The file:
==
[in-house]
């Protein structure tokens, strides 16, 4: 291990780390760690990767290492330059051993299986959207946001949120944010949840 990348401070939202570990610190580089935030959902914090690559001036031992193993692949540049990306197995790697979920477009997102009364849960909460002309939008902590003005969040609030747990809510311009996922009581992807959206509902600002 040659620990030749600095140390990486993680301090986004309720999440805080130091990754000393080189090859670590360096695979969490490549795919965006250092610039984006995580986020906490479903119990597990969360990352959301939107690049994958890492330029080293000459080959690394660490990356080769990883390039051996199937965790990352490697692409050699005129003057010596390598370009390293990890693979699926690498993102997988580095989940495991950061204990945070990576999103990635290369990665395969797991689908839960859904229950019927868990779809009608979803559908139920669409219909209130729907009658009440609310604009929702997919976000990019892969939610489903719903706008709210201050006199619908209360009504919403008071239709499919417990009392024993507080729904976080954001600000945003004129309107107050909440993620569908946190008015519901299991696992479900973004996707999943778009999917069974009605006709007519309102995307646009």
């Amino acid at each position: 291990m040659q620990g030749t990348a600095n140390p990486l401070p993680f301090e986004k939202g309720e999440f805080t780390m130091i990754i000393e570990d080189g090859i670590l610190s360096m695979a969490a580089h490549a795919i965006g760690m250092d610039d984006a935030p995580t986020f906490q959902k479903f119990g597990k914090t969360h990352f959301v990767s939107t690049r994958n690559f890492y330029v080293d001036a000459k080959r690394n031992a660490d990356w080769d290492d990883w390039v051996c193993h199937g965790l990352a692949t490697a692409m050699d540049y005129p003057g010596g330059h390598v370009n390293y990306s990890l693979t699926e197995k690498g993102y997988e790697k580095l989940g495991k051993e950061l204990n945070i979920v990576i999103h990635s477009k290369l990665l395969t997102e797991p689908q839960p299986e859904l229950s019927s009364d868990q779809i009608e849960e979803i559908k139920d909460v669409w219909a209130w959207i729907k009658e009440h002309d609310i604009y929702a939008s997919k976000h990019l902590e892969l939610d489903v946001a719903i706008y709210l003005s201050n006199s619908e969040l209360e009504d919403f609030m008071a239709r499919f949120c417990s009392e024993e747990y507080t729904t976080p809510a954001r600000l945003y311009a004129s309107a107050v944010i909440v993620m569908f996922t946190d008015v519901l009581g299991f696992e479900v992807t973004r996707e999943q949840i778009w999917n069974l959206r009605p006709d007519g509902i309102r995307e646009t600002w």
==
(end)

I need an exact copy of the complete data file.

[in-house]
């Protein structure tokens, strides 16, 4: 291990780390760690990767290492330059051993299986959207946001949120944010949840 990348401070939202570990610190580089935030959902914090690559001036031992193993692949540049990306197995790697979920477009997102009364849960909460002309939008902590003005969040609030747990809510311009996922009581992807959206509902600002 040659620990030749600095140390990486993680301090986004309720999440805080130091990754000393080189090859670590360096695979969490490549795919965006250092610039984006995580986020906490479903119990597990969360990352959301939107690049994958890492330029080293000459080959690394660490990356080769990883390039051996199937965790990352490697692409050699005129003057010596390598370009390293990890693979699926690498993102997988580095989940495991950061204990945070990576999103990635290369990665395969797991689908839960859904229950019927868990779809009608979803559908139920669409219909209130729907009658009440609310604009929702997919976000990019892969939610489903719903706008709210201050006199619908209360009504919403008071239709499919417990009392024993507080729904976080954001600000945003004129309107107050909440993620569908946190008015519901299991696992479900973004996707999943778009999917069974009605006709007519309102995307646009």
């Amino acid at each position: 291990m040659q620990g030749t990348a600095n140390p990486l401070p993680f301090e986004k939202g309720e999440f805080t780390m130091i990754i000393e570990d080189g090859i670590l610190s360096m695979a969490a580089h490549a795919i965006g760690m250092d610039d984006a935030p995580t986020f906490q959902k479903f119990g597990k914090t969360h990352f959301v990767s939107t690049r994958n690559f890492y330029v080293d001036a000459k080959r690394n031992a660490d990356w080769d290492d990883w390039v051996c193993h199937g965790l990352a692949t490697a692409m050699d540049y005129p003057g010596g330059h390598v370009n390293y990306s990890l693979t699926e197995k690498g993102y997988e790697k580095l989940g495991k051993e950061l204990n945070i979920v990576i999103h990635s477009k290369l990665l395969t997102e797991p689908q839960p299986e859904l229950s019927s009364d868990q779809i009608e849960e979803i559908k139920d909460v669409w219909a209130w959207i729907k009658e009440h002309d609310i604009y929702a939008s997919k976000h990019l902590e892969l939610d489903v946001a719903i706008y709210l003005s201050n006199s619908e969040l209360e009504d919403f609030m008071a239709r499919f949120c417990s009392e024993e747990y507080t729904t976080p809510a954001r600000l945003y311009a004129s309107a107050v944010i909440v993620m569908f996922t946190d008015v519901l009581g299991f696992e479900v992807t973004r996707e999943q949840i778009w999917n069974l959206r009605p006709d007519g509902i309102r995307e646009t600002w």